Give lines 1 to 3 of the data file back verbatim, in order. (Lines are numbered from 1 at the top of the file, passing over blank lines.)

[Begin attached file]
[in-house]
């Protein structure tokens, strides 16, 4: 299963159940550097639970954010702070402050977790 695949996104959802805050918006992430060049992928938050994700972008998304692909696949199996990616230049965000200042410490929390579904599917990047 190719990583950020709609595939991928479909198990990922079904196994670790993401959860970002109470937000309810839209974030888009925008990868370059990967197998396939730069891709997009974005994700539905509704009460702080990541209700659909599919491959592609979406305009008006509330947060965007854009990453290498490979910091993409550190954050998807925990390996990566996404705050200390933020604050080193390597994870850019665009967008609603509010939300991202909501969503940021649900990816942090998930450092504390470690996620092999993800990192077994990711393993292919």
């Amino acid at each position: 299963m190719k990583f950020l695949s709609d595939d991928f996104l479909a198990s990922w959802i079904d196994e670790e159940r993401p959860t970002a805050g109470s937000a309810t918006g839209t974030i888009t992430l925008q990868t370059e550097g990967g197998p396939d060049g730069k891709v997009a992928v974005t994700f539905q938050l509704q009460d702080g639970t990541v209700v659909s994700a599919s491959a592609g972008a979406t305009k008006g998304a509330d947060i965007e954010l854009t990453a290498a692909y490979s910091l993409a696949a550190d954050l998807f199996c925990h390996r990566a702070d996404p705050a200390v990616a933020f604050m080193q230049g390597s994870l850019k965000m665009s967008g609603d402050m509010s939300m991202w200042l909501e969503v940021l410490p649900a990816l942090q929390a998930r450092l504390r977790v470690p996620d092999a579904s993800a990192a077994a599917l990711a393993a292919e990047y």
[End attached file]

[in-house]
């Protein structure tokens, strides 16, 4: 299963159940550097639970954010702070402050977790 695949996104959802805050918006992430060049992928938050994700972008998304692909696949199996990616230049965000200042410490929390579904599917990047 190719990583950020709609595939991928479909198990990922079904196994670790993401959860970002109470937000309810839209974030888009925008990868370059990967197998396939730069891709997009974005994700539905509704009460702080990541209700659909599919491959592609979406305009008006509330947060965007854009990453290498490979910091993409550190954050998807925990390996990566996404705050200390933020604050080193390597994870850019665009967008609603509010939300991202909501969503940021649900990816942090998930450092504390470690996620092999993800990192077994990711393993292919």
């Amino acid at each position: 299963m190719k990583f950020l695949s709609d595939d991928f996104l479909a198990s990922w959802i079904d196994e670790e159940r993401p959860t970002a805050g109470s937000a309810t918006g839209t974030i888009t992430l925008q990868t370059e550097g990967g197998p396939d060049g730069k891709v997009a992928v974005t994700f539905q938050l509704q009460d702080g639970t990541v209700v659909s994700a599919s491959a592609g972008a979406t305009k008006g998304a509330d947060i965007e954010l854009t990453a290498a692909y490979s910091l993409a696949a550190d954050l998807f199996c925990h390996r990566a702070d996404p705050a200390v990616a933020f604050m080193q230049g390597s994870l850019k965000m665009s967008g609603d402050m509010s939300m991202w200042l909501e969503v940021l410490p649900a990816l942090q929390a998930r450092l504390r977790v470690p996620d092999a579904s993800a990192a077994a599917l990711a393993a292919e990047y």